A manager for a Mahopac masonry subcontractor who underpaid employees on government construction contracts he managed at LaGuardia Airport and in the Bronx will spend four months in prison, state Attorney General Eric Schneiderman announced this morning. Restitution totaling $800,000 will be paid to the workers through money withheld by the New York City Department of Housing Preservation and Development and the Port Authority of New York and New Jersey, which owns LaGuardia Airport, against the contracts.
William Mazzella, who was sentenced by Putnam County Court Judge James Reitz, managed public works projects for Decora Construction LLC of Mahopac. He was indicted March 28 on five felony counts—two counts of second-degree grand larceny, a class C felony; one count of violating a section of labor law, a class E felony; one county of first-degree falsifying business records, a class E felony; and one county of first-degree offering a false instrument for filing, a class E felony.
Decora did work on two public construction projects at LaGuardia Airport in 2009. The indictment also charges that from on or about Aug. 2, 2008 to May 6, 2010, Mazzella committed larceny by failing to pay prevailing wages to workers on a New York City Department of Housing Preservation and Development project in the Bronx. He pleaded guilty May 29 to one count of second-degree grand larceny, a class C felony, and one count of violating a section of labor law, a class E felony.
Mazzella paid workers on a project at LaGuardia Airport less than half the wages required by law, according to Schneiderman. In certified payroll reports Decora submitted to the Port Authority of New York and New Jersey, which owns LaGuardia, the company stated all workers were paid legally required prevailing wages ranging from $51.54 an hour to $70.54 per hour. But the actual rates paid by Mazzella, Decora’s on-site superintendent, were between $18 and $25 per hour.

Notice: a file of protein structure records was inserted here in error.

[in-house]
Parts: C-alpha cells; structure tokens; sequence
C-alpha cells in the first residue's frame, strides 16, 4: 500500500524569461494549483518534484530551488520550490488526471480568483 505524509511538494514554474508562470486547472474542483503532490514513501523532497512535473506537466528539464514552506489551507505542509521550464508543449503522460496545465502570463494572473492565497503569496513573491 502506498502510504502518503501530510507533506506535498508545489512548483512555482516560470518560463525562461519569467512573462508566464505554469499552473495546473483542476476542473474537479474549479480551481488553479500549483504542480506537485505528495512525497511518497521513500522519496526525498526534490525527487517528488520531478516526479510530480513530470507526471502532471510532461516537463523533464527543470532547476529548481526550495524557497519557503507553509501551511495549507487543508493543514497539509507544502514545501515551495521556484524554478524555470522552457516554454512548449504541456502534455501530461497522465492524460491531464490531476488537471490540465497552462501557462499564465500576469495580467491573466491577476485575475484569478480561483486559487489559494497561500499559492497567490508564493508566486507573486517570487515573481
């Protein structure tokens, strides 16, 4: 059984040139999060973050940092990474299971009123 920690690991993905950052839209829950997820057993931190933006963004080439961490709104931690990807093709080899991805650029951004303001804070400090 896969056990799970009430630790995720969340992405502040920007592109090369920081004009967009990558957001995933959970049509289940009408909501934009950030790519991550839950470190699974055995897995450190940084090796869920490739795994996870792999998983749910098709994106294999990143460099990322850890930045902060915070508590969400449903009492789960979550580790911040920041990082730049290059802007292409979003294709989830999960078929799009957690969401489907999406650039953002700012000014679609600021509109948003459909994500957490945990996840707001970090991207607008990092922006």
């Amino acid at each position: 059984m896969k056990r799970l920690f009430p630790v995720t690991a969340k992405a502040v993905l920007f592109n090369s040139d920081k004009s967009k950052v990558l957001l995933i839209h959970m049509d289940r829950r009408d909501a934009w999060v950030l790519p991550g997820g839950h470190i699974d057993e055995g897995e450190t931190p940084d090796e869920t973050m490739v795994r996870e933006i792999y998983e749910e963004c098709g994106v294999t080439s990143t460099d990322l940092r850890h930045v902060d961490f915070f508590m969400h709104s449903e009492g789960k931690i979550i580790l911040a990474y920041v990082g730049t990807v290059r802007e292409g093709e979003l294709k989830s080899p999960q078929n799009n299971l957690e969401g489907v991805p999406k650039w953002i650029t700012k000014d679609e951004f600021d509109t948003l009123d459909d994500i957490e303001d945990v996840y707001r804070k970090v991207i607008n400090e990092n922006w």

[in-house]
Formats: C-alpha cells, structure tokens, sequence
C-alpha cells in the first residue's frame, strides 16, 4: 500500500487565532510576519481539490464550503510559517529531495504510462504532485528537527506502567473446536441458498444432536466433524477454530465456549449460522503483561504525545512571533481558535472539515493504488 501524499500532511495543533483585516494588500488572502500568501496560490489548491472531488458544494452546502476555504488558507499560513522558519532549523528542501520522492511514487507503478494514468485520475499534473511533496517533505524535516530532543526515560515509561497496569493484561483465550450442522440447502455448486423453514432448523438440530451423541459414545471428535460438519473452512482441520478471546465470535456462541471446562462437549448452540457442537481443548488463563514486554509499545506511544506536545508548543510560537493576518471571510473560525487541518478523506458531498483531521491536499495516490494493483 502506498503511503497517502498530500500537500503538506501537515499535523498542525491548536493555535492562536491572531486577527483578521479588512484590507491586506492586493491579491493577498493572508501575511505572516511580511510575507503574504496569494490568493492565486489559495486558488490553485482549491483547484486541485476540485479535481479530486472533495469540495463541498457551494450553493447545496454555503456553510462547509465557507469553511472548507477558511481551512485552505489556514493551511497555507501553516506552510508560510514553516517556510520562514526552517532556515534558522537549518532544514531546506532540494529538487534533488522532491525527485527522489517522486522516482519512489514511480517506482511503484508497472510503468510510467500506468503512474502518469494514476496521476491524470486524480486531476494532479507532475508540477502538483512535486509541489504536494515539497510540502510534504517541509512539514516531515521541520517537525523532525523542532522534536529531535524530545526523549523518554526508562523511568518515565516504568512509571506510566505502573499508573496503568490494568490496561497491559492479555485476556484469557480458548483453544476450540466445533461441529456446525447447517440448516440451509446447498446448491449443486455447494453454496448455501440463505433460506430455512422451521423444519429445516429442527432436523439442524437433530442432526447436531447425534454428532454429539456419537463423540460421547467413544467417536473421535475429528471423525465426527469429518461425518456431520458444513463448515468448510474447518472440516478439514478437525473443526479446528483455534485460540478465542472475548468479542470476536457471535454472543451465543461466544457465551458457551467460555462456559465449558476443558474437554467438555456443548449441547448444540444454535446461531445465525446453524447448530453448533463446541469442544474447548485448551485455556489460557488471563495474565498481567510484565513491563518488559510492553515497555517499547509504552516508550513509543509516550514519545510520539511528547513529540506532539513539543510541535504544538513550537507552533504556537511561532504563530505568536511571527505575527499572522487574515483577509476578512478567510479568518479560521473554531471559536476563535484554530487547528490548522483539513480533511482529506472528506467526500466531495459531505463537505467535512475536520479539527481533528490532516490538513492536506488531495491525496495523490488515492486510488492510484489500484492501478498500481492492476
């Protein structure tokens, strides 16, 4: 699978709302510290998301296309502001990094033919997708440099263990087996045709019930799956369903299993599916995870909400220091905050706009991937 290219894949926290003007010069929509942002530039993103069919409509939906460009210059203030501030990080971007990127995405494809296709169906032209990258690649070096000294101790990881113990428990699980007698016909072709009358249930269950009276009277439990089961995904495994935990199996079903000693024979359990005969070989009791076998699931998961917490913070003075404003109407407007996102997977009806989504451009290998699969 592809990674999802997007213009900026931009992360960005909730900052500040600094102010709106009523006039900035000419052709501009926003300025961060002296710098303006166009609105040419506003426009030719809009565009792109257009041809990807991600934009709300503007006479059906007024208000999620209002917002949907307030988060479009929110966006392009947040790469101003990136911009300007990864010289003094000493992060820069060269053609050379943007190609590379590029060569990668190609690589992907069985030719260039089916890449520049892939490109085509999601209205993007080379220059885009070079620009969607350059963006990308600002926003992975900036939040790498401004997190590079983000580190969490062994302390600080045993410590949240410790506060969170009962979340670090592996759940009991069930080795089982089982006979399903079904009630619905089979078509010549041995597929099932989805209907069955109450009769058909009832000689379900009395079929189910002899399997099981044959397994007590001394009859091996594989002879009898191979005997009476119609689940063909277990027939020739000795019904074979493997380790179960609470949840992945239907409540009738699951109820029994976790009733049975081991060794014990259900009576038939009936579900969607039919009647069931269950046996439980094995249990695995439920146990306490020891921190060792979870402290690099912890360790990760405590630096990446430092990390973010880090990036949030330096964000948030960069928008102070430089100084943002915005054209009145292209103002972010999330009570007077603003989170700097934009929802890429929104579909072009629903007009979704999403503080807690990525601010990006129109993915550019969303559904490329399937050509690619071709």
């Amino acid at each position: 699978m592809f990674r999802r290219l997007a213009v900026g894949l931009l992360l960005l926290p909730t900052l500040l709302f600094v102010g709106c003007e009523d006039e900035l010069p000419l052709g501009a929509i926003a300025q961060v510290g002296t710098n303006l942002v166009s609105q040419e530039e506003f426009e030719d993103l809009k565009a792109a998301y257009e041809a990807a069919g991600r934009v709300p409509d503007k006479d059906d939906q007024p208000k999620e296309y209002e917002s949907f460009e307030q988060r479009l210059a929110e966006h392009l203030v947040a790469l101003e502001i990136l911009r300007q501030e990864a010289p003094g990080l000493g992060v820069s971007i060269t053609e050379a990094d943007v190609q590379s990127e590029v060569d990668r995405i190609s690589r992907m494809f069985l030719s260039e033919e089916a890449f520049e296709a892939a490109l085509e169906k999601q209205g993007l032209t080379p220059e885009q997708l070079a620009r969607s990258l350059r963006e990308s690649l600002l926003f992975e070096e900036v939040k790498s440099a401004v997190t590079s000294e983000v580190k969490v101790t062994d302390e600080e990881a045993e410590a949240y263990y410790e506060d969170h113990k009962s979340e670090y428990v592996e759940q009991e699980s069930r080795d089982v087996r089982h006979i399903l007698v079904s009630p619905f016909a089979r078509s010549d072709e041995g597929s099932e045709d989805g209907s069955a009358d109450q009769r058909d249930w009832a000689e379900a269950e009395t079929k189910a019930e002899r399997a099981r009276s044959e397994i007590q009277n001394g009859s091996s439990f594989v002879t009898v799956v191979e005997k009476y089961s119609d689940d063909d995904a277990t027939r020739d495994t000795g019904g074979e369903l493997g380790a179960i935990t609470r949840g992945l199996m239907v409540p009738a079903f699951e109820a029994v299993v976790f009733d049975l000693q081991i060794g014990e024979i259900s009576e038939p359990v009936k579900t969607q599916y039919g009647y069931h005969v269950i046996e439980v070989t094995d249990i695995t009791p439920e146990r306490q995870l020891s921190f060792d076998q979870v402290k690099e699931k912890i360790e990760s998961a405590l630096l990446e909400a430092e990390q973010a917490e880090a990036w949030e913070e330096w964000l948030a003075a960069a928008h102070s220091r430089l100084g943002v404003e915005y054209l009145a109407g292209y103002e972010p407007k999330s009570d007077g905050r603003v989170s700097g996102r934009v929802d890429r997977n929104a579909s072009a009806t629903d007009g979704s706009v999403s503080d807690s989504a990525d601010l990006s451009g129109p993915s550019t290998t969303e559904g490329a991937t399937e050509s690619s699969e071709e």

“Paying workers less than the law requires and then lying about it in official documents is not a mistake or a paperwork problem – it is criminal behavior. Mr. Mazzella and the owners of this company will now be held accountable for breaking the law and ripping off hardworking New Yorkers,” Schneiderman said in a statement. “When contractors bid on a public project involving taxpayer dollars, they have to play by the rules. These employers did not, and now they have felony criminal convictions.”
The owners of Decora pleaded guilty to one felony count each and were sentenced to five years probation. They are prohibited from working on any public construction projects in the state for five years. Francisco Tavares, an owner, pleaded guilty to one count of third-degree grand larceny. He was sentenced by Putnam County Court Judge James Rooney Wednesday. Aurora Perreira, another owner and Tavares’ ex-wife, pleaded guilty to one county of first-degree offering a false instrument for filing on the LaGuardia projects alone. She was sentenced earlier this year, Schneiderman said.
“Companies doing business with municipalities, state agencies and authorities are legally bound to pay their employees the fair and prevailing wage. In this case, the defendants chose to line their pockets and enrich themselves at the expense of their workers,” Robert Van Etten, inspector general for the Port Authority, said in a statement. “This sentencing will serve notice to all contractors that the Port Authority of NY & NJ will not tolerate wage fraud or any other criminal misconduct on public projects.